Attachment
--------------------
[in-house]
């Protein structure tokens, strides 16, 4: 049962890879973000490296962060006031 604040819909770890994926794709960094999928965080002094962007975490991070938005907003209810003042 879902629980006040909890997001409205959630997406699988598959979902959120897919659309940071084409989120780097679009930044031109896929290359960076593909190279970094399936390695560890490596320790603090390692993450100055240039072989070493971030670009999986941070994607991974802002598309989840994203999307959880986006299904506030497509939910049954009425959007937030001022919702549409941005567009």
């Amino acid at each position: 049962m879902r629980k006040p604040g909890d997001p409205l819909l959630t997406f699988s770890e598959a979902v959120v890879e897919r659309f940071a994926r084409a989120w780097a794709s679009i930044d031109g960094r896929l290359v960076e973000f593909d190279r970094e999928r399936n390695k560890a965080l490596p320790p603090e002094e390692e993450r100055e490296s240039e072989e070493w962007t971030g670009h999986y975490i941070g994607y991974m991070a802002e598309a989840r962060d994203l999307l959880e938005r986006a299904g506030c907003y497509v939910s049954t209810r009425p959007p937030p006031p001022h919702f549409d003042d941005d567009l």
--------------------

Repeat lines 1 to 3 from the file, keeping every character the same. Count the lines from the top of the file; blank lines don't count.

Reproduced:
[in-house]
């Protein structure tokens, strides 16, 4: 049962890879973000490296962060006031 604040819909770890994926794709960094999928965080002094962007975490991070938005907003209810003042 879902629980006040909890997001409205959630997406699988598959979902959120897919659309940071084409989120780097679009930044031109896929290359960076593909190279970094399936390695560890490596320790603090390692993450100055240039072989070493971030670009999986941070994607991974802002598309989840994203999307959880986006299904506030497509939910049954009425959007937030001022919702549409941005567009």
């Amino acid at each position: 049962m879902r629980k006040p604040g909890d997001p409205l819909l959630t997406f699988s770890e598959a979902v959120v890879e897919r659309f940071a994926r084409a989120w780097a794709s679009i930044d031109g960094r896929l290359v960076e973000f593909d190279r970094e999928r399936n390695k560890a965080l490596p320790p603090e002094e390692e993450r100055e490296s240039e072989e070493w962007t971030g670009h999986y975490i941070g994607y991974m991070a802002e598309a989840r962060d994203l999307l959880e938005r986006a299904g506030c907003y497509v939910s049954t209810r009425p959007p937030p006031p001022h919702f549409d003042d941005d567009l």